Background. For the most part, previous research on costs of cancer care has focused on the formal medical care costs. Research on home care for patients with cancer has emphasized direct care costs (expenditures). Among indirect costs, only loss of income to family members has been studied. However, a major component of indirect costs, the family labor expended to care for the patient with cancer, needs to be included for a more realistic appreciation of home care costs.
Methods. The costs of family labor are estimated by imputing monetary values for the time spent caring for the patient with cancer. The assigned monetary cost either is equated with income losses of the helper in question or is based on a putative market value of the expended labor time. In addition, out-of-pocket expenditures examined in this study cover all cancer care-related expenses for which the patient was not reimbursed by third parties. Data were obtained from a convenience sample of 192 patients with cancer and their families in lower Michigan.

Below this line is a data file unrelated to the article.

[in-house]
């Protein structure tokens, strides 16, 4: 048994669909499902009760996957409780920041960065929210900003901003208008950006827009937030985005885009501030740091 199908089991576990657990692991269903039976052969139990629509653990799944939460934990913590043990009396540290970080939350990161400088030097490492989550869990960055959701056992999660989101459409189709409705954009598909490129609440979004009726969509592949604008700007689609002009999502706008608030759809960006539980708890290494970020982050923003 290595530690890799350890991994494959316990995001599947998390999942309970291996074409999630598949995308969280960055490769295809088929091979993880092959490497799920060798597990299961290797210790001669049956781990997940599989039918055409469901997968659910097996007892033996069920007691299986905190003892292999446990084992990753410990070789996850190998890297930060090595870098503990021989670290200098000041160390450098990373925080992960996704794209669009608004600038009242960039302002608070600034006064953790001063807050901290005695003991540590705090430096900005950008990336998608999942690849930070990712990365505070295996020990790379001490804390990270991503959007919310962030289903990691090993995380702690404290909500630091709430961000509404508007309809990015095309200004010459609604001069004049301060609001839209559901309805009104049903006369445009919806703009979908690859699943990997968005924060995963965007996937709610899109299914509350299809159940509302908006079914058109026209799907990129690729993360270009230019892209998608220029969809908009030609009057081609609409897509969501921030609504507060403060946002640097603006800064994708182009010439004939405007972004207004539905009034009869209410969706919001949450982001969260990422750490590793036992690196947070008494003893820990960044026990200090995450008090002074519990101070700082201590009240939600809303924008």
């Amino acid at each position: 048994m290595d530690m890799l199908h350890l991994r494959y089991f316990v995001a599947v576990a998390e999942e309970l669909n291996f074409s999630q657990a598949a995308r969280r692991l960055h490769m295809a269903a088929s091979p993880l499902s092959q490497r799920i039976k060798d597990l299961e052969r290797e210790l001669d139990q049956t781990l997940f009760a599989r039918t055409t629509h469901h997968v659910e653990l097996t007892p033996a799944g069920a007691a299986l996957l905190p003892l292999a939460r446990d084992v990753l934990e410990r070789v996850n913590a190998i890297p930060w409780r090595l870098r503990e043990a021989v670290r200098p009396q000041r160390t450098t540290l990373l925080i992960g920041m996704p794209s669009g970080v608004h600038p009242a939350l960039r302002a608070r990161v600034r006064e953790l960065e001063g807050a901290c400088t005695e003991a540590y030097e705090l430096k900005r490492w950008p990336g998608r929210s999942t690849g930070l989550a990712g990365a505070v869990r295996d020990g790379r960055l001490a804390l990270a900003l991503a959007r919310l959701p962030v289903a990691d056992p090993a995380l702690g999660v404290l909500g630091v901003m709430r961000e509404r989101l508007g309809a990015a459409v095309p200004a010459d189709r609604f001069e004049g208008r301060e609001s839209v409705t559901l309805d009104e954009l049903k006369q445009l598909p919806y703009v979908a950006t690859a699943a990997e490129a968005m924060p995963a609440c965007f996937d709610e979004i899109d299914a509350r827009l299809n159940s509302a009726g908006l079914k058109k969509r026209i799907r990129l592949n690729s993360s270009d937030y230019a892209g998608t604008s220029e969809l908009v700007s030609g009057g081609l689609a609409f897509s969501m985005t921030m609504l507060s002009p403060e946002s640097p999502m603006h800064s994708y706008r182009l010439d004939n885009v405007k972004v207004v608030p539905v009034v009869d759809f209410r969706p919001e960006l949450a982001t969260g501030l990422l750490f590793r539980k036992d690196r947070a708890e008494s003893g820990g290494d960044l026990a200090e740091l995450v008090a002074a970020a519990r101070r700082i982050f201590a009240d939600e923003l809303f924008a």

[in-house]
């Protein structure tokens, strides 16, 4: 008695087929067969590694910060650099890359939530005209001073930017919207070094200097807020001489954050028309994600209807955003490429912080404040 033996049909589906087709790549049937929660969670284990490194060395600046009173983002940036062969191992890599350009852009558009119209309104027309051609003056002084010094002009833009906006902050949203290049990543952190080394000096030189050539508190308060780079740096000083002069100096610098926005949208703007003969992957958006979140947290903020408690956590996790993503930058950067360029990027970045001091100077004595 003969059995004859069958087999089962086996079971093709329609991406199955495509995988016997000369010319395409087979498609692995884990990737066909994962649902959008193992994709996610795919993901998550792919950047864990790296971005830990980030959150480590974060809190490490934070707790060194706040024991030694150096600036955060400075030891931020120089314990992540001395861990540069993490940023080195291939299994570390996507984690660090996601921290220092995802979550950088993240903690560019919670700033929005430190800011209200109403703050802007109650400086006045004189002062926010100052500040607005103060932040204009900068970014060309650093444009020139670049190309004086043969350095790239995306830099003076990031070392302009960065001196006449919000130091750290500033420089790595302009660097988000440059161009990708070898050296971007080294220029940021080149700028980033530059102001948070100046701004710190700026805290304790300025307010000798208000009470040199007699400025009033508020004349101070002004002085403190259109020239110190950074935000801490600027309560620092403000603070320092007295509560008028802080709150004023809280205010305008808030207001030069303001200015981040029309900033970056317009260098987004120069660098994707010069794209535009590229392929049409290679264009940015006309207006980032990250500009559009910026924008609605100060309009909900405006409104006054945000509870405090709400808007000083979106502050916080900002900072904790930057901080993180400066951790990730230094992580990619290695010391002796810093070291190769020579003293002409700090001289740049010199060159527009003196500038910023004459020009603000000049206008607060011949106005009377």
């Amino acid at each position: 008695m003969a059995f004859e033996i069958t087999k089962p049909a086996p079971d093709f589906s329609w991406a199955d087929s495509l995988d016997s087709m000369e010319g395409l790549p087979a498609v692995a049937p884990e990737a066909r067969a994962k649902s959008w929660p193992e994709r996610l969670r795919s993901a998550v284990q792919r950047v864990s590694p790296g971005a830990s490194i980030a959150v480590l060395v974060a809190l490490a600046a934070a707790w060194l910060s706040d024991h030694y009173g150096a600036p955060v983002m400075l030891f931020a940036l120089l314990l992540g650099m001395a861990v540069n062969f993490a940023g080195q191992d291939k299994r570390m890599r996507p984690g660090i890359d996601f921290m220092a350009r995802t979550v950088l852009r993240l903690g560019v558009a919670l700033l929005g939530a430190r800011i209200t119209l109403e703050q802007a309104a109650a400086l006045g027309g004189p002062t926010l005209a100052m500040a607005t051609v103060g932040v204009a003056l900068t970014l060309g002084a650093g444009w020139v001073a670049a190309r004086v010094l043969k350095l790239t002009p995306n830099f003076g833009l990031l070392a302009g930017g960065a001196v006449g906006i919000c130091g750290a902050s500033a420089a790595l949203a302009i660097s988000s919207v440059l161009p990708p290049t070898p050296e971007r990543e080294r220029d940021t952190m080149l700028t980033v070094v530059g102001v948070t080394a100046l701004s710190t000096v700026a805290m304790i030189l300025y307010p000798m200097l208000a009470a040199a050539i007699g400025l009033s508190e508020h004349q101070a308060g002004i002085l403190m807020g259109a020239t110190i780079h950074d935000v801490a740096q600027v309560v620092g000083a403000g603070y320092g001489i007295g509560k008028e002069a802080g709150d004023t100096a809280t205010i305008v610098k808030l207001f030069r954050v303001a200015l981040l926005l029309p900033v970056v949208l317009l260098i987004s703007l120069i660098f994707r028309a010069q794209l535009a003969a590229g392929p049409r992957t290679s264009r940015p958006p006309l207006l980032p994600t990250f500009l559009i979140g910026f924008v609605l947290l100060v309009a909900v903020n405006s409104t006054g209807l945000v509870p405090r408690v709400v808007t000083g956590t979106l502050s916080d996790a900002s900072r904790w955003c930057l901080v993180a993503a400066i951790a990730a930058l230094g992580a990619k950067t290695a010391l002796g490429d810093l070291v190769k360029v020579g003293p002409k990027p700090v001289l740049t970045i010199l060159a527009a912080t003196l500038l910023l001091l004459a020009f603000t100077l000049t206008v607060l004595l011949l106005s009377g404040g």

Results. When family labor is included in the cost calculations, average cancer home care costs for a 3-month period ($4563) are not much lower than the costs of nursing home care. The substantial variation in home care costs (standard deviation [SD] = $4313) appears to be unrelated to the type of cancer diagnosis, type of treatment, or time since diagnosis but seems to be driven by the functional status of the patient and the family living arrangements.
Conclusions. Outpatient care for patients with cancer coupled with greater reliance on home care appear to be economically attractive because costs to families usually are underestimated.